Information on the causes of duodenal ulcers and symptoms like erosion of the duodenum.
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- What is a Duodenal Ulcer?
- Diagnosing a Duodenal Ulcer
- What Causes a Duodenal Ulcer?
- Help for a Duodenal Ulcer
- More Information Duodenal Ulcers
What is a Duodenal Ulcer?
A duodenal ulcer is a raw area or open sore (ulcer) that develops when there is a break in the lining of the duodenum, the upper part of the small intestine which is connected to the stomach. When food passes from your mouth, it moves through the esophagus and into your stomach. From the stomach, it travels into the duodenum. The duodenum produces chemicals and mucus, which protects the tissues and covers the surface from the acid. If the acid damages this protection by breaking through the lining of the duodenum, an ulcer occurs.
Men tend to be affected more frequently by duodenum ulcers than women. It is also more common in people with a family history of duodenal ulcers.
Diagnosing a Duodenal Ulcer
- Upper GI X-ray
- Blood tests
Symptoms and signs
The common symptoms of a duodenal ulcer include:
- Upper abdominal pain or pain below the breastbone which usually comes and goes. Often, this pain will occur before meals, when you are hungry and even wake you from your sleep.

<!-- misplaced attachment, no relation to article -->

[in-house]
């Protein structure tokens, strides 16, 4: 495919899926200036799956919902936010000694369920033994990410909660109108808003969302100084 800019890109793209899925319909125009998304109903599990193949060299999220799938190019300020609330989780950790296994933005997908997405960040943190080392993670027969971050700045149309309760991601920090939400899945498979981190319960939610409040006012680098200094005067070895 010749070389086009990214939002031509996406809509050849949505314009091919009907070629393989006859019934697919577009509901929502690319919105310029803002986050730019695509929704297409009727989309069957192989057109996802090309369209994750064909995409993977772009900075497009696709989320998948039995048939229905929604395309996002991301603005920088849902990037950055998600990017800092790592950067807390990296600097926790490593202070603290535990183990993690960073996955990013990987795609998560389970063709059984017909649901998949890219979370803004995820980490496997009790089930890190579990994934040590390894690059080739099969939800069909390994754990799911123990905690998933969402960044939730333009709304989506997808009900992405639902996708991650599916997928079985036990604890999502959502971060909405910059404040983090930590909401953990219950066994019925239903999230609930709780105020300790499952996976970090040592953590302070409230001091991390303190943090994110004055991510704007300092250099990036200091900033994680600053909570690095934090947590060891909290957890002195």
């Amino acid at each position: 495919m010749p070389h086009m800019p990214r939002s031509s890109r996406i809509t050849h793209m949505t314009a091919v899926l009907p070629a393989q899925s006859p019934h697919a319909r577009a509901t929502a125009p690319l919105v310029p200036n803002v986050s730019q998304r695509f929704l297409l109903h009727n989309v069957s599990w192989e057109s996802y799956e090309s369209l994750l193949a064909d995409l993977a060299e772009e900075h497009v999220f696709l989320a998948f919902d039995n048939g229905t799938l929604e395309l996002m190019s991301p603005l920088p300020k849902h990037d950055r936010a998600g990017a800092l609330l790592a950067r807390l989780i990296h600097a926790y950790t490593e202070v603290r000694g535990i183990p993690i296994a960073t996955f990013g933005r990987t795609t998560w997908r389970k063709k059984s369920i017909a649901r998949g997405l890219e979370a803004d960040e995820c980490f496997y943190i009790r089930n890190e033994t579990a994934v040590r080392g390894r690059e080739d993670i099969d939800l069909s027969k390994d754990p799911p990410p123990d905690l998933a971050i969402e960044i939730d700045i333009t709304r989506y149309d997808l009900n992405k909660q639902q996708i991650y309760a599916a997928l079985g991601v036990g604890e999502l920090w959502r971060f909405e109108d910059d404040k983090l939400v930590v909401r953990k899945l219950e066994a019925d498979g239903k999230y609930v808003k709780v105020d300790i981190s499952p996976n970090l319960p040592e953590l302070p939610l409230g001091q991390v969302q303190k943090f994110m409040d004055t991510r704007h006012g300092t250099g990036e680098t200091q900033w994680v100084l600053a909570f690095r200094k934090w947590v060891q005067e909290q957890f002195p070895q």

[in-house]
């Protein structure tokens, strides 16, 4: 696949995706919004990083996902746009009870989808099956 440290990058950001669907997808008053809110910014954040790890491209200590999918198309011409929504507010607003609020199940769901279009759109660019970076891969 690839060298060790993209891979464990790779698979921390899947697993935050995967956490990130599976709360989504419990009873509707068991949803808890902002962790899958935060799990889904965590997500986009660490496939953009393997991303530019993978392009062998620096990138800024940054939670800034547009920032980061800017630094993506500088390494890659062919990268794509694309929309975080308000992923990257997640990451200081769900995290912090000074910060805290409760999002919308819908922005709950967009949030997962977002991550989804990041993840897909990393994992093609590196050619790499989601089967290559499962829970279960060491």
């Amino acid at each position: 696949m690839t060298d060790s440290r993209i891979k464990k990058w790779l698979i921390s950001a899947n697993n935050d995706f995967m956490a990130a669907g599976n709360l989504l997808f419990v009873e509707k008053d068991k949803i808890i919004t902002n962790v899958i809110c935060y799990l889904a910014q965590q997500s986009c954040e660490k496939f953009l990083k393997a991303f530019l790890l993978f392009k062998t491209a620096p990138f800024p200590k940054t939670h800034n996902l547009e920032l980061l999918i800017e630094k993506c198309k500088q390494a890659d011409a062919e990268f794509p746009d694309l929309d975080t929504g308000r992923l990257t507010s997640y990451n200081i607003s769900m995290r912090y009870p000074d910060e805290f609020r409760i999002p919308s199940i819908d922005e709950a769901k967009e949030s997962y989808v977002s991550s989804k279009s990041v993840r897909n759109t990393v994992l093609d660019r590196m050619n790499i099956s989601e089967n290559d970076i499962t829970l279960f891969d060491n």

- Stomach bloating
- Nausea or feeling sick
- Bloody stools
Complications that may develop as a result of a duodenal ulcer include bleeding and perforation, where the ulcer pierces right through the wall of the duodenum. This causes immense pain and immediate medical attention is required.
What Causes a Duodenal Ulcer?
Most duodenal ulcers are caused by a chronic infection with a bacteria called H.pylori. Anti-inflammatory medications such as aspirin and ibuprofen which many people use for muscle pain relief and arthritis also affects the lining of the duodenum and causes excess stomach acid. Other factors that may increase the risk of developing a duodenal ulcer include nicotine, caffeine, excessive alcohol consumption and stress.
Help for a Duodenal Ulcer
The treatment of most duodenal ulcers involves treating the infection with H.pylori. Antibiotics used together with medication needed to reduce stomach acid are prescribed. This combination therapy is called triple therapy and it is generally recommended that the full course be taken to prevent recurrences. However, this may medication may cause side effects such as diarrhea and allergy reactions.
More Information on Duodenal Ulcer
Tips to help prevent a duodenal ulcer
To prevent recurrences of duodenal ulcers, some lifestyle changes are recommended and these include:
- Eat a high fiber diet that consists of fresh fruit, vegetables and whole grain foods
- Avoid sugary foods that secretes acid
- Exercise regularly
- Reduce alcohol consumption and caffeine intake
- Stop smoking
- Avoid medications such as aspirin and ibuprofen
- Learn to manage stress by practicing relaxation techniques such as meditation or yoga